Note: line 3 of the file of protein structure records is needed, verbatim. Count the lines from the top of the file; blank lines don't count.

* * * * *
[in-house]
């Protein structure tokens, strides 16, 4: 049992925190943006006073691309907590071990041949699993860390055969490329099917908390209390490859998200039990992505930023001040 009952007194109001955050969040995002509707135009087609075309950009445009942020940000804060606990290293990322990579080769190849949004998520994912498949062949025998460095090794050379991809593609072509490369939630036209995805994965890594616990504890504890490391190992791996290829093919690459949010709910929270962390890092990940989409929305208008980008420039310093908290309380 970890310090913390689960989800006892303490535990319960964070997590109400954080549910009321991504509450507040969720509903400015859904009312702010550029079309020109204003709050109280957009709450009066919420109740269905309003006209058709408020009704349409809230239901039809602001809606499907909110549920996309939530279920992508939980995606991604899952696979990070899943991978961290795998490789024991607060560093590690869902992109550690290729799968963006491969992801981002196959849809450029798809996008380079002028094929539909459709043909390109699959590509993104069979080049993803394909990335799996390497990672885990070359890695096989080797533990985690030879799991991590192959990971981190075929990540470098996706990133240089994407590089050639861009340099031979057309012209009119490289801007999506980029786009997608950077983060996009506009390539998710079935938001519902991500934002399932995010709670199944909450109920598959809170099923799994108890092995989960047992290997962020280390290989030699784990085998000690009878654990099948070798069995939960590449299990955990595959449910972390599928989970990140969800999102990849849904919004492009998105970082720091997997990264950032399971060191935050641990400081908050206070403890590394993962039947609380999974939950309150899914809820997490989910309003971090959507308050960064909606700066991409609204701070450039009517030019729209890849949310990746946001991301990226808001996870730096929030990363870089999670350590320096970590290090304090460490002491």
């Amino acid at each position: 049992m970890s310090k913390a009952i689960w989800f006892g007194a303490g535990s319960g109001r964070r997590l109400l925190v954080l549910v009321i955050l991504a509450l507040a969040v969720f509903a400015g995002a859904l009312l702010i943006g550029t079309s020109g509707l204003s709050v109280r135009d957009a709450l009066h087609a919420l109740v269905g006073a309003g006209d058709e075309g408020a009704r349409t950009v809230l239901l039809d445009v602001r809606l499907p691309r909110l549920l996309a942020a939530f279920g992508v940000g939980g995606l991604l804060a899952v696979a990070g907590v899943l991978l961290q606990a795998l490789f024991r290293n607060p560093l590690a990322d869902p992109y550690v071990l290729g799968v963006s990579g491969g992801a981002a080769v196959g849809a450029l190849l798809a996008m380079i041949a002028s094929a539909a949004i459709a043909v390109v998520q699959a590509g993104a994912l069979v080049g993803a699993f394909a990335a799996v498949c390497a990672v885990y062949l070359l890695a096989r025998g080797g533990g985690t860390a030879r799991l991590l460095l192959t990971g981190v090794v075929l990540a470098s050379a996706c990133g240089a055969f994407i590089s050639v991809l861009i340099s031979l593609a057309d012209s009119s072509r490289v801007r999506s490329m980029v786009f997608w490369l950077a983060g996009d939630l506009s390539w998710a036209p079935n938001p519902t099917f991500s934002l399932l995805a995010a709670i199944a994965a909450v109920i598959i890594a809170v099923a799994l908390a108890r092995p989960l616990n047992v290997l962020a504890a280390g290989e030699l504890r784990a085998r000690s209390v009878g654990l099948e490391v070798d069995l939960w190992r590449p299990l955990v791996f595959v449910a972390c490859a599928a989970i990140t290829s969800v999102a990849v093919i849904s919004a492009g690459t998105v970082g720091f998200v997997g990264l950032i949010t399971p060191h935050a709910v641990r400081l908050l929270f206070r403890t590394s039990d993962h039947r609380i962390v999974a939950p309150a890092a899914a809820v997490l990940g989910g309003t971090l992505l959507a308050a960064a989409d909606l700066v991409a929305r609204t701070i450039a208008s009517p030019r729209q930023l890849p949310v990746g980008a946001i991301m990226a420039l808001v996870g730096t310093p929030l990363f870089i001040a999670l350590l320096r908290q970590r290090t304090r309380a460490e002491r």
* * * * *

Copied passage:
């Amino acid at each position: 049992m970890s310090k913390a009952i689960w989800f006892g007194a303490g535990s319960g109001r964070r997590l109400l925190v954080l549910v009321i955050l991504a509450l507040a969040v969720f509903a400015g995002a859904l009312l702010i943006g550029t079309s020109g509707l204003s709050v109280r135009d957009a709450l009066h087609a919420l109740v269905g006073a309003g006209d058709e075309g408020a009704r349409t950009v809230l239901l039809d445009v602001r809606l499907p691309r909110l549920l996309a942020a939530f279920g992508v940000g939980g995606l991604l804060a899952v696979a990070g907590v899943l991978l961290q606990a795998l490789f024991r290293n607060p560093l590690a990322d869902p992109y550690v071990l290729g799968v963006s990579g491969g992801a981002a080769v196959g849809a450029l190849l798809a996008m380079i041949a002028s094929a539909a949004i459709a043909v390109v998520q699959a590509g993104a994912l069979v080049g993803a699993f394909a990335a799996v498949c390497a990672v885990y062949l070359l890695a096989r025998g080797g533990g985690t860390a030879r799991l991590l460095l192959t990971g981190v090794v075929l990540a470098s050379a996706c990133g240089a055969f994407i590089s050639v991809l861009i340099s031979l593609a057309d012209s009119s072509r490289v801007r999506s490329m980029v786009f997608w490369l950077a983060g996009d939630l506009s390539w998710a036209p079935n938001p519902t099917f991500s934002l399932l995805a995010a709670i199944a994965a909450v109920i598959i890594a809170v099923a799994l908390a108890r092995p989960l616990n047992v290997l962020a504890a280390g290989e030699l504890r784990a085998r000690s209390v009878g654990l099948e490391v070798d069995l939960w190992r590449p299990l955990v791996f595959v449910a972390c490859a599928a989970i990140t290829s969800v999102a990849v093919i849904s919004a492009g690459t998105v970082g720091f998200v997997g990264l950032i949010t399971p060191h935050a709910v641990r400081l908050l929270f206070r403890t590394s039990d993962h039947r609380i962390v999974a939950p309150a890092a899914a809820v997490l990940g989910g309003t971090l992505l959507a308050a960064a989409d909606l700066v991409a929305r609204t701070i450039a208008s009517p030019r729209q930023l890849p949310v990746g980008a946001i991301m990226a420039l808001v996870g730096t310093p929030l990363f870089i001040a999670l350590l320096r908290q970590r290090t304090r309380a460490e002491r």